NaPoWriMo23 day 26 – Prompt from the NPM Nonce Scavenger Hunt hosted by murisopsis at A Different Perspective, to write a Silver Shovel, a form created by Monty Vern. Unlike a Golden Shovel, in which you take a line or lines from another poem and use every word in order as the last word in each line of your poem, a Silver Shovel requires the use of only the key words in order. I used the beginning of C.S. Lewis’s epitaph to his wife Joy:
Here the whole world (stars, water, air,
And field, and forest, as they were
Reflected in a single mind)
It Could Happen
after C.S. Lewis’s epitaph for his wife Joy
It could happen. Someone says, “Here,
Hold these halves together,” zaps them whole,
And as a thank you offers you the world.
Will you be a wish among stars?
Moonlight floating on water?
A firefly energizing the air?
Roots burrowing under a field?
An enchanted forest?
Let’s say it happens, and they
Want your answer zip-zap, as it were.
Won’t you be glad you reflected
On it now, when you have more than a single
Magical moment to make up your mind?
I love Shovel poems: they provide both structure and leeway, especially the Silver Shovel. Having written the one above, I was moved to write another with even more flexibility. I’m calling this adapted form the Shovel-and-Pail (Plastic Shovel doesn’t sound like it could ever catch on) and it involves using only the key words of the original lines but in any order desired. I’m thinking you wouldn’t necessarily need to credit the original poet, since the words aren’t in the original order, but I would appreciate others’ thoughts about this. In this instance I used the same C.S. Lewis lines and ended up with a bespoke poem for Muri, whose Scavenger Hunt prompts are a source of joy and satisfaction for me. For you, Muri, with my thanks! And peace to all our ♥s!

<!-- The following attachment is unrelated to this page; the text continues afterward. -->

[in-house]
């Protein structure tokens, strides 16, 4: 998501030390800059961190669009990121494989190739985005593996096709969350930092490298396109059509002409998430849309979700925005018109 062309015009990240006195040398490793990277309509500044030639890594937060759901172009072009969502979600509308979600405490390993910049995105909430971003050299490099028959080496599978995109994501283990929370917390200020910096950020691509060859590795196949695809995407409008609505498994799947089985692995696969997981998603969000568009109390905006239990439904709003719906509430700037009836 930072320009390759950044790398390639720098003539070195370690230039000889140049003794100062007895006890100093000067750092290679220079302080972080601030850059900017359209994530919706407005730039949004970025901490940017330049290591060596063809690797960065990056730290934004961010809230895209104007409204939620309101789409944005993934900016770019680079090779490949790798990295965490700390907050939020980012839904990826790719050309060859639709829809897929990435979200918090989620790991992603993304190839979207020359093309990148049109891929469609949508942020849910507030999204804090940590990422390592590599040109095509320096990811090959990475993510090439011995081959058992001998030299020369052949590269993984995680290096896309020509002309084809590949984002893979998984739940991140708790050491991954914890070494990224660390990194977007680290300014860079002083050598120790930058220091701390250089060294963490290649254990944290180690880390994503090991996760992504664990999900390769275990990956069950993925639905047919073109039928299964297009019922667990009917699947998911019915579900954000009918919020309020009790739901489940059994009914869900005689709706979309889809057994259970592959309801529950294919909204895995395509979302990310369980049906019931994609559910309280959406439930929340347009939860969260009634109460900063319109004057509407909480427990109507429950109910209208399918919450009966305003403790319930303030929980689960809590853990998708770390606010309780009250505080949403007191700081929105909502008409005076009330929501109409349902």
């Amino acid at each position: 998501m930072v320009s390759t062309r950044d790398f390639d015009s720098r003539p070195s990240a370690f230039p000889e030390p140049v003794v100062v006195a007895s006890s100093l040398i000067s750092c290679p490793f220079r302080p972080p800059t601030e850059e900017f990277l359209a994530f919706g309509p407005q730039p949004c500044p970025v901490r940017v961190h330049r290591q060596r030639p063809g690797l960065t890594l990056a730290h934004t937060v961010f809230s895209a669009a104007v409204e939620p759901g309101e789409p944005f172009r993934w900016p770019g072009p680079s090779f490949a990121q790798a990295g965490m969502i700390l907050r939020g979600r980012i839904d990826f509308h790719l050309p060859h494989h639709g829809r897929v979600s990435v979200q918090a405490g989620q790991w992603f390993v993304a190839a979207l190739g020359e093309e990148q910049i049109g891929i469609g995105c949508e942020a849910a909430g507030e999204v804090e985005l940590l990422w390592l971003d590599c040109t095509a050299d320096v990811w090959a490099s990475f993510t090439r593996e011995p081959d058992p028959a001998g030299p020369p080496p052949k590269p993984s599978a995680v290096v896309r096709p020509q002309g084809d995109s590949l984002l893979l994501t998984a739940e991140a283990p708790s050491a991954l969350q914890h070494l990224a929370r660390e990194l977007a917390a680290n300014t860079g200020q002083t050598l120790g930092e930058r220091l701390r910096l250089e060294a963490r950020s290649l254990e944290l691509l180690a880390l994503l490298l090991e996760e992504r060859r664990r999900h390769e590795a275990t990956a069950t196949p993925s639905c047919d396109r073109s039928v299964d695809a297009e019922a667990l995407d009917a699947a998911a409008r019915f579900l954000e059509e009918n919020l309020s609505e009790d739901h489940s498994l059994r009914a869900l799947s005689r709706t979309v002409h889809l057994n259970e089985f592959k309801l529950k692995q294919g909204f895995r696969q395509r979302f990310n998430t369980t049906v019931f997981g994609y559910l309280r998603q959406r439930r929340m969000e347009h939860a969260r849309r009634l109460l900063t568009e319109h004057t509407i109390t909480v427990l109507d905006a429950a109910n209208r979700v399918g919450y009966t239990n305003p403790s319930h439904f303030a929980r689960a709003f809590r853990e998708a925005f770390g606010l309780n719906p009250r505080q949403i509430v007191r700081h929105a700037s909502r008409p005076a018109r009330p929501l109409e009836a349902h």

Muri Mouse paused, picked one of the many stars,
and wished for a Lindt bar. She sniffed the air.
Lovely. There were so many stars, she reflected,
that she could be generous. She wished for a whole
year’s supply. And for a studio of her own where
she could potter about. A cozy condo in the forest
for her and Mr. Mouse. Someone to weed and water
the garden while they geocached, who didn’t mind
doing taxes also. She sighed and lay down in the field.
She began counting the stars—so many!—and they
lulled her, but she felt restless, too, as if she were
being reproached. She couldn’t think of a single—
oh! Her biggest, brightest wish! Peace in the world!